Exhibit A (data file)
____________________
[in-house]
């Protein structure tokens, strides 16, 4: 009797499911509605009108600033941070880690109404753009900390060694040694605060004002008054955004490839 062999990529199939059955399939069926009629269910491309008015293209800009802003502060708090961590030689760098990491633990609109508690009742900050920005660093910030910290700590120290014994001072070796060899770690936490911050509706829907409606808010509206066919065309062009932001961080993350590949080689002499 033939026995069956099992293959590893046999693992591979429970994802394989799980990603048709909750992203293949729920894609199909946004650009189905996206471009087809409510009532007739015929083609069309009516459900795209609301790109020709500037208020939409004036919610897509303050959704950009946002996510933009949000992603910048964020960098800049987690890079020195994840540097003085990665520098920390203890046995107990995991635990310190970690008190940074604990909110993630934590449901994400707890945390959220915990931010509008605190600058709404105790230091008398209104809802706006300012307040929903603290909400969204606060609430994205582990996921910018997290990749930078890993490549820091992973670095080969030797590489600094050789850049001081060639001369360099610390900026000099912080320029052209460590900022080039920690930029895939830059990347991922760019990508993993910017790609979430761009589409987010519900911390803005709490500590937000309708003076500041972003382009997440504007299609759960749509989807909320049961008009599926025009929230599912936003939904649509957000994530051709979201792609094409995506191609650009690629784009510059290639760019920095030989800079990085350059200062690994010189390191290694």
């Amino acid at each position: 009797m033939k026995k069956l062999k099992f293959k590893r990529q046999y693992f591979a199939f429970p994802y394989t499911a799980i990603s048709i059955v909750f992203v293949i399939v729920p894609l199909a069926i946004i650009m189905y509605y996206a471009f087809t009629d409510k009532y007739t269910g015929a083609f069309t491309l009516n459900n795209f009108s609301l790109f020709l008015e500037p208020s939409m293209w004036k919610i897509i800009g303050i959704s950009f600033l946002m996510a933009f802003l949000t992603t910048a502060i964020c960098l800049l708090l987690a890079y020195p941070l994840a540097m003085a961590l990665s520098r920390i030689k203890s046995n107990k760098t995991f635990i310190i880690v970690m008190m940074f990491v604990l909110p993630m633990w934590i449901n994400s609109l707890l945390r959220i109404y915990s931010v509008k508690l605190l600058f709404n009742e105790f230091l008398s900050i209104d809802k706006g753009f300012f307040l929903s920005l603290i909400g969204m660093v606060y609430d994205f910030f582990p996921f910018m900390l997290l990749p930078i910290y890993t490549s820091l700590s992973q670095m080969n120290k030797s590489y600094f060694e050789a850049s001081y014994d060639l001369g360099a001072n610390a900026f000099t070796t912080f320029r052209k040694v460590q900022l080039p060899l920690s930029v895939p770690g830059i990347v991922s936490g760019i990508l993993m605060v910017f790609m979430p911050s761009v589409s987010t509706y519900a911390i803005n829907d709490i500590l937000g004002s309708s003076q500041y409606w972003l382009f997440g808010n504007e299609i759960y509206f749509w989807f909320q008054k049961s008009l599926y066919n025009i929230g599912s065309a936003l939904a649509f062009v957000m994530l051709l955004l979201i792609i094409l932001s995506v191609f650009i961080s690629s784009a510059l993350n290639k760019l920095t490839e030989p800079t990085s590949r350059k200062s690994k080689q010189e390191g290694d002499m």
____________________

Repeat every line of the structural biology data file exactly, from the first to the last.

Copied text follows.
[in-house]
């Protein structure tokens, strides 16, 4: 009797499911509605009108600033941070880690109404753009900390060694040694605060004002008054955004490839 062999990529199939059955399939069926009629269910491309008015293209800009802003502060708090961590030689760098990491633990609109508690009742900050920005660093910030910290700590120290014994001072070796060899770690936490911050509706829907409606808010509206066919065309062009932001961080993350590949080689002499 033939026995069956099992293959590893046999693992591979429970994802394989799980990603048709909750992203293949729920894609199909946004650009189905996206471009087809409510009532007739015929083609069309009516459900795209609301790109020709500037208020939409004036919610897509303050959704950009946002996510933009949000992603910048964020960098800049987690890079020195994840540097003085990665520098920390203890046995107990995991635990310190970690008190940074604990909110993630934590449901994400707890945390959220915990931010509008605190600058709404105790230091008398209104809802706006300012307040929903603290909400969204606060609430994205582990996921910018997290990749930078890993490549820091992973670095080969030797590489600094050789850049001081060639001369360099610390900026000099912080320029052209460590900022080039920690930029895939830059990347991922760019990508993993910017790609979430761009589409987010519900911390803005709490500590937000309708003076500041972003382009997440504007299609759960749509989807909320049961008009599926025009929230599912936003939904649509957000994530051709979201792609094409995506191609650009690629784009510059290639760019920095030989800079990085350059200062690994010189390191290694």
């Amino acid at each position: 009797m033939k026995k069956l062999k099992f293959k590893r990529q046999y693992f591979a199939f429970p994802y394989t499911a799980i990603s048709i059955v909750f992203v293949i399939v729920p894609l199909a069926i946004i650009m189905y509605y996206a471009f087809t009629d409510k009532y007739t269910g015929a083609f069309t491309l009516n459900n795209f009108s609301l790109f020709l008015e500037p208020s939409m293209w004036k919610i897509i800009g303050i959704s950009f600033l946002m996510a933009f802003l949000t992603t910048a502060i964020c960098l800049l708090l987690a890079y020195p941070l994840a540097m003085a961590l990665s520098r920390i030689k203890s046995n107990k760098t995991f635990i310190i880690v970690m008190m940074f990491v604990l909110p993630m633990w934590i449901n994400s609109l707890l945390r959220i109404y915990s931010v509008k508690l605190l600058f709404n009742e105790f230091l008398s900050i209104d809802k706006g753009f300012f307040l929903s920005l603290i909400g969204m660093v606060y609430d994205f910030f582990p996921f910018m900390l997290l990749p930078i910290y890993t490549s820091l700590s992973q670095m080969n120290k030797s590489y600094f060694e050789a850049s001081y014994d060639l001369g360099a001072n610390a900026f000099t070796t912080f320029r052209k040694v460590q900022l080039p060899l920690s930029v895939p770690g830059i990347v991922s936490g760019i990508l993993m605060v910017f790609m979430p911050s761009v589409s987010t509706y519900a911390i803005n829907d709490i500590l937000g004002s309708s003076q500041y409606w972003l382009f997440g808010n504007e299609i759960y509206f749509w989807f909320q008054k049961s008009l599926y066919n025009i929230g599912s065309a936003l939904a649509f062009v957000m994530l051709l955004l979201i792609i094409l932001s995506v191609f650009i961080s690629s784009a510059l993350n290639k760019l920095t490839e030989p800079t990085s590949r350059k200062s690994k080689q010189e390191g290694d002499m």